Glenda Kwek April 03, 2012
Fiji is mopping up after Cyclone Daphne battered the island nation. Photo: Taner Mallia
Five people are reported dead, three boys are missing and thousands of tourists remain stranded in Fiji after Tropical Cyclone Daphne passed the South Pacific nation yesterday, bringing heavy rain and strong winds.
The cyclone centre was forecast to remain about 500 kilometres south-west of Nadi, on the main island of Viti Levu, but "damaging gale force winds" and floods were expected in parts of the country, the Fiji Meteorological Service said yesterday.
Fiji's permanent secretary of information, Sharon Smith Johns, told Radio New Zealand International last night "the wind and the rain have been nowhere near what we expected".
The Australian Bureau of Meteorology said the cyclone was moving away from the Fijian islands and rain and winds were expected to ease this evening, a Department of Foreign Affairs and Trade (DFAT) spokesman said this morning.
A three-year-old boy died in a flooded creek yesterday afternoon, while the three missing boys have not been seen since leaving Volivoli, on the northern tip of Viti Levu, a week ago, a Fiji Ministry of Information spokesman told Radio New Zealand, Fairfax NZ reported.
A state of emergency is in force in Fiji and about 8000 people were taking shelter at evacuation centres, Agence France-Presse reported.
Australian aid on the way
The Foreign Affairs Minister, Bob Carr, has announced $1 million worth of emergency aid for Fiji for the worst-affected areas in the Western and Central Divisions.
New Zealand Prime Minister John Key said his country would send aid if Fiji requested for it.
Tourists staying in Fiji's popular resorts have been forced to contend with limited services as they waited for floods to recede enough to get to the airport, where they faced chaotic scenes.
"The information we've been given has been terrible. They say flights are on but you turn up and they've been cancelled," Dorothy May Pechalaiya, whose flight back to London was delayed from Sunday until at least today, told AFP.
Virgin Australia said it had two flights, Sydney-Nadi and Brisbane-Nadi, that were travelling between Australia and Fiji today. Its Melbourne-Nadi flights were cancelled, the airline said. Virgin urged its passengers to contact their hotels and resorts to confirm if they were still open for business.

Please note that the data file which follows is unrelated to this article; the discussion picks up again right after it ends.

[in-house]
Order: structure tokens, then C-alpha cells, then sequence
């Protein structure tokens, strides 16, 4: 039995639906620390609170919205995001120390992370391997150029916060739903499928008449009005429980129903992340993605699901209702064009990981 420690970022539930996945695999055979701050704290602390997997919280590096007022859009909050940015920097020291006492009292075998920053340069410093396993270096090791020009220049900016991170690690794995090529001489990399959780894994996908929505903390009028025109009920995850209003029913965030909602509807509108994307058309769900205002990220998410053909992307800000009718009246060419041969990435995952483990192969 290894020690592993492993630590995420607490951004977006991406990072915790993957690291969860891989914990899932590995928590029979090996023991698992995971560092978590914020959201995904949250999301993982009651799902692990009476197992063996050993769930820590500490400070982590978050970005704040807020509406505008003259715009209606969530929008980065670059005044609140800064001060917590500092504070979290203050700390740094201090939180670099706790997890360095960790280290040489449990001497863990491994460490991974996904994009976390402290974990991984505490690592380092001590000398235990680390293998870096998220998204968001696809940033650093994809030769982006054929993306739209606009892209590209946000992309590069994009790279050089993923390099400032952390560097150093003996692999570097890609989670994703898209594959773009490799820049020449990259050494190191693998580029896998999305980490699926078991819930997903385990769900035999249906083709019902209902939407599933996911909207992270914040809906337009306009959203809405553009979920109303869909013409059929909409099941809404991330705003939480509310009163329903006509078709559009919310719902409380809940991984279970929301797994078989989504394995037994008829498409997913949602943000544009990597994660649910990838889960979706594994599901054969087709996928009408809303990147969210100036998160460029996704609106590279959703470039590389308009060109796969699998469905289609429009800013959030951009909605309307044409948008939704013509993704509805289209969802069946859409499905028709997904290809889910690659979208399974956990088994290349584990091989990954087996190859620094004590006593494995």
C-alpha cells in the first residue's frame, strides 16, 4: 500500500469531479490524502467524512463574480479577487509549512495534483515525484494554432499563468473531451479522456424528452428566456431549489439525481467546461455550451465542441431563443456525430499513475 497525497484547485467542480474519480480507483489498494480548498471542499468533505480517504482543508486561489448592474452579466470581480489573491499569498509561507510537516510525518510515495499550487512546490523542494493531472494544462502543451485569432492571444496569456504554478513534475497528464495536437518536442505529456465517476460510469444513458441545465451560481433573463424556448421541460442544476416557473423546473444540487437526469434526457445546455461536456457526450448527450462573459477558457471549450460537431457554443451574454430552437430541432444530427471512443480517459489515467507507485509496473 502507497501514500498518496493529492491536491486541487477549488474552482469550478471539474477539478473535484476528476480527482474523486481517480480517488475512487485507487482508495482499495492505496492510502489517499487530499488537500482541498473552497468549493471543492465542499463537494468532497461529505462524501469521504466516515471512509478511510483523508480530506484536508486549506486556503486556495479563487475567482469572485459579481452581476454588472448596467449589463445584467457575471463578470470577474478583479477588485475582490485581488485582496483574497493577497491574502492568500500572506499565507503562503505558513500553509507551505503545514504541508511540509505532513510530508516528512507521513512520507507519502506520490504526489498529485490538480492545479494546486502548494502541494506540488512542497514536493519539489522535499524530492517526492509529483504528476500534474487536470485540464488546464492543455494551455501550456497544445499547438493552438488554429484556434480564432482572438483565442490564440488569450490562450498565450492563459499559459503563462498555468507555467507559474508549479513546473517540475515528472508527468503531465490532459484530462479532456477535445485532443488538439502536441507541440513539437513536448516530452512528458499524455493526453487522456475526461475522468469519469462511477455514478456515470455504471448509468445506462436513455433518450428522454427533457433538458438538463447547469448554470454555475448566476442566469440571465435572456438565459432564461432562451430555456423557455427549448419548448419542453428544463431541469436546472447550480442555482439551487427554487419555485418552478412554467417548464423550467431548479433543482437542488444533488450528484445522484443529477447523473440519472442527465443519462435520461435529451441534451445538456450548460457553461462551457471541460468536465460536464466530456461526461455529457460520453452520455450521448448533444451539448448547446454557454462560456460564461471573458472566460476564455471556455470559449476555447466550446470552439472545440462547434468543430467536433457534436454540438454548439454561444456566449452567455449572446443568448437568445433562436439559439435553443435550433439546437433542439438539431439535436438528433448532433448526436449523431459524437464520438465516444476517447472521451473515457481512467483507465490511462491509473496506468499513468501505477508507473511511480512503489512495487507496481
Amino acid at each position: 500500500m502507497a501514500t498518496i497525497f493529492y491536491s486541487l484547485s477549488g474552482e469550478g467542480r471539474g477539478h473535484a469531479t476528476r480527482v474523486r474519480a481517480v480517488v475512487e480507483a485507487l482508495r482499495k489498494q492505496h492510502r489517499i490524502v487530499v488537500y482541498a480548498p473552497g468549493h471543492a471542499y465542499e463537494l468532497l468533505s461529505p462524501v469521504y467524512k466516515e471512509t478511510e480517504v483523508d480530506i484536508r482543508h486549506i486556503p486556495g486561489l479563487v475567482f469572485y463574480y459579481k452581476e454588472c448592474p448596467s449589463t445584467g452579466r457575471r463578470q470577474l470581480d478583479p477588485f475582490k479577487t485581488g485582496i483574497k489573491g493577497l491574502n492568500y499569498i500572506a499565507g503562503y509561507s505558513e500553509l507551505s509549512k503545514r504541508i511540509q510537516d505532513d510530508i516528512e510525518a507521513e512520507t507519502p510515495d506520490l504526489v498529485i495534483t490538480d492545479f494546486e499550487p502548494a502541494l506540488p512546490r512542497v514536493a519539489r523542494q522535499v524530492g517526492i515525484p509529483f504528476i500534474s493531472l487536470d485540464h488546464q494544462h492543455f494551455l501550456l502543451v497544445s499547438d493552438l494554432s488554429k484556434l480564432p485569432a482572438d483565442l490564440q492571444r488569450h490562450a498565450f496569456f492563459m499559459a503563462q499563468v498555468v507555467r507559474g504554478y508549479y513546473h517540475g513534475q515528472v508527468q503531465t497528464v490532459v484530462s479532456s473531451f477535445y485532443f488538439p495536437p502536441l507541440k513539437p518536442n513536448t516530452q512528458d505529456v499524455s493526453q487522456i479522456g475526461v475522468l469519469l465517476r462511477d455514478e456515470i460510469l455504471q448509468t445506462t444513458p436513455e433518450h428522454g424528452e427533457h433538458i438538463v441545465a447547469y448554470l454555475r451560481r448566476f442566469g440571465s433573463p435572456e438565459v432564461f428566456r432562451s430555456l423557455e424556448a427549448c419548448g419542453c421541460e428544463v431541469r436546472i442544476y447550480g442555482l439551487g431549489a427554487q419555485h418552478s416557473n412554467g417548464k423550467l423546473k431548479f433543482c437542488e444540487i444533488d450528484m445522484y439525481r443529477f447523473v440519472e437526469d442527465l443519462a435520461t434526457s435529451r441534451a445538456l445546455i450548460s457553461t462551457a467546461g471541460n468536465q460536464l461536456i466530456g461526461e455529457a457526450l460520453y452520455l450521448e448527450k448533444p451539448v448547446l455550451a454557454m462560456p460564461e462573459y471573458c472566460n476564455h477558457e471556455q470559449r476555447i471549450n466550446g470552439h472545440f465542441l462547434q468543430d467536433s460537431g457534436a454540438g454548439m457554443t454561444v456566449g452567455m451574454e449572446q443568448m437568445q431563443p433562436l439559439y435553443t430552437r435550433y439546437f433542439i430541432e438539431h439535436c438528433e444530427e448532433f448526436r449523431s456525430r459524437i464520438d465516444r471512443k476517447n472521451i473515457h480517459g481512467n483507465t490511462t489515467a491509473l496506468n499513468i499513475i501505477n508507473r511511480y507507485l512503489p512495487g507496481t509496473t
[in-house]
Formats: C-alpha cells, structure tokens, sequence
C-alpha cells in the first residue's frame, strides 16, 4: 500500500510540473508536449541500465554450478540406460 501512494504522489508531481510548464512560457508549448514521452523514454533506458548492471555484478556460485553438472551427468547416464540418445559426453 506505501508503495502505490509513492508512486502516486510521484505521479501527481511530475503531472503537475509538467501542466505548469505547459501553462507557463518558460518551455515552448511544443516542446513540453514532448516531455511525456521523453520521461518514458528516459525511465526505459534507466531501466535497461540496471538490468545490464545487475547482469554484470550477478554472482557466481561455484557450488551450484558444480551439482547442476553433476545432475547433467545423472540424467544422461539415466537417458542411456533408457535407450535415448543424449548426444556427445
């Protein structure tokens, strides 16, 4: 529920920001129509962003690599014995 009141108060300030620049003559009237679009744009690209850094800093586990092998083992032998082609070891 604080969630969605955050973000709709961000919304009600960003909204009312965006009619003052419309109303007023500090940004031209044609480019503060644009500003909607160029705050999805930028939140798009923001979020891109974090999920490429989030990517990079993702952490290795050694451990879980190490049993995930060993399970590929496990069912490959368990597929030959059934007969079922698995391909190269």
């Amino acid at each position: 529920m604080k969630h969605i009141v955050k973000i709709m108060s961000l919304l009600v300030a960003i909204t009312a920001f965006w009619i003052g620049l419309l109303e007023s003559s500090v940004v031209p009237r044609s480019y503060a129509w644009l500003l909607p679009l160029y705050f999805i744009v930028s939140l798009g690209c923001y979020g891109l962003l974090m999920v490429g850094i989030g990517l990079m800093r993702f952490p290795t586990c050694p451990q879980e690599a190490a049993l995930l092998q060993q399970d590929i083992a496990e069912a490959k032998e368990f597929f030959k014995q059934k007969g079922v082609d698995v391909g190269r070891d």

Jetstar was not operating any flights into Fiji today and has one scheduled Sydney-Fiji flight tomorrow.
Air Pacific, Fiji's national airline, said it was planning to run flights in and out of Nadi to Australia, New Zealand, Samoa and the United States, subject to weather conditions.
Qantas, which does not fly to the country, said yesterday it offered to provide relief flights to Fiji but had not yet received a formal request from the DFAT.
A DFAT spokesman said hundreds of Australian tourists left Nadi yesterday and hundreds more were expected to fly out of Fiji today.
Airlines were working to reinstate their flights and there were three DFAT officials stationed at Nadi Airport to assist Australians, he said, adding that two more staff were expected to join them today.
Australian tourist Alana Nixon, who is in Fiji for her honeymoon and is staying at the Hilton Hotel, said her Air Pacific flight this morning was put back to 3.20pm.
She said there were strong winds and heavy rains last night but that the weather conditions this morning had improved and there was even a little sunshine. There was now running water at the resort and a stable supply of food and electricity, she said.
Melanie Pennell, an Australian staying at the Shangri-La, said staff at the hotel have been amazing.
"[They've been] looking after us with smiles on their faces despite the personal devastation they are all facing, many having lost their homes and all their belongings."
with Fairfax NZ and AFP